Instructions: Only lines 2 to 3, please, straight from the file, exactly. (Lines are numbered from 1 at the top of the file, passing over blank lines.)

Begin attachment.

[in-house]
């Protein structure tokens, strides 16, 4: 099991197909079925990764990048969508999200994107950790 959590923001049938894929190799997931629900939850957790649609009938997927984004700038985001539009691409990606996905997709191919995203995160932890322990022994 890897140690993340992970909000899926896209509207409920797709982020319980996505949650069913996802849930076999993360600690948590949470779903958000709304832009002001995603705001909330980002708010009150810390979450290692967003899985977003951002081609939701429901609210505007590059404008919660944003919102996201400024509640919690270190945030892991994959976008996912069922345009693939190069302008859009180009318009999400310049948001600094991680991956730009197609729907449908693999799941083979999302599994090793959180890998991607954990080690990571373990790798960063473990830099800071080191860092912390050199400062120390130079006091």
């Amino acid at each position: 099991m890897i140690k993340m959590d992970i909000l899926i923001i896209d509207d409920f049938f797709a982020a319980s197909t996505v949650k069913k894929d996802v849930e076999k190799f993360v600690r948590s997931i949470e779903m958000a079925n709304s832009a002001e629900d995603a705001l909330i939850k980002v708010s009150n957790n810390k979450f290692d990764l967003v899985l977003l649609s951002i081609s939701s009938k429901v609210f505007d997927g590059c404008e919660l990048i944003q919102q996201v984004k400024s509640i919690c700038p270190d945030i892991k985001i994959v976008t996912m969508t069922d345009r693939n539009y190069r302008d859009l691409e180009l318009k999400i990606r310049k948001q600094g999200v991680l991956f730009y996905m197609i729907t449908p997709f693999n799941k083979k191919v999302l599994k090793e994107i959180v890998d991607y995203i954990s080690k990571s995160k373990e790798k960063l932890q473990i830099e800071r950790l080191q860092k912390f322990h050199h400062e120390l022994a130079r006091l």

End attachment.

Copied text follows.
């Protein structure tokens, strides 16, 4: 099991197909079925990764990048969508999200994107950790 959590923001049938894929190799997931629900939850957790649609009938997927984004700038985001539009691409990606996905997709191919995203995160932890322990022994 890897140690993340992970909000899926896209509207409920797709982020319980996505949650069913996802849930076999993360600690948590949470779903958000709304832009002001995603705001909330980002708010009150810390979450290692967003899985977003951002081609939701429901609210505007590059404008919660944003919102996201400024509640919690270190945030892991994959976008996912069922345009693939190069302008859009180009318009999400310049948001600094991680991956730009197609729907449908693999799941083979999302599994090793959180890998991607954990080690990571373990790798960063473990830099800071080191860092912390050199400062120390130079006091």
């Amino acid at each position: 099991m890897i140690k993340m959590d992970i909000l899926i923001i896209d509207d409920f049938f797709a982020a319980s197909t996505v949650k069913k894929d996802v849930e076999k190799f993360v600690r948590s997931i949470e779903m958000a079925n709304s832009a002001e629900d995603a705001l909330i939850k980002v708010s009150n957790n810390k979450f290692d990764l967003v899985l977003l649609s951002i081609s939701s009938k429901v609210f505007d997927g590059c404008e919660l990048i944003q919102q996201v984004k400024s509640i919690c700038p270190d945030i892991k985001i994959v976008t996912m969508t069922d345009r693939n539009y190069r302008d859009l691409e180009l318009k999400i990606r310049k948001q600094g999200v991680l991956f730009y996905m197609i729907t449908p997709f693999n799941k083979k191919v999302l599994k090793e994107i959180v890998d991607y995203i954990s080690k990571s995160k373990e790798k960063l932890q473990i830099e800071r950790l080191q860092k912390f322990h050199h400062e120390l022994a130079r006091l």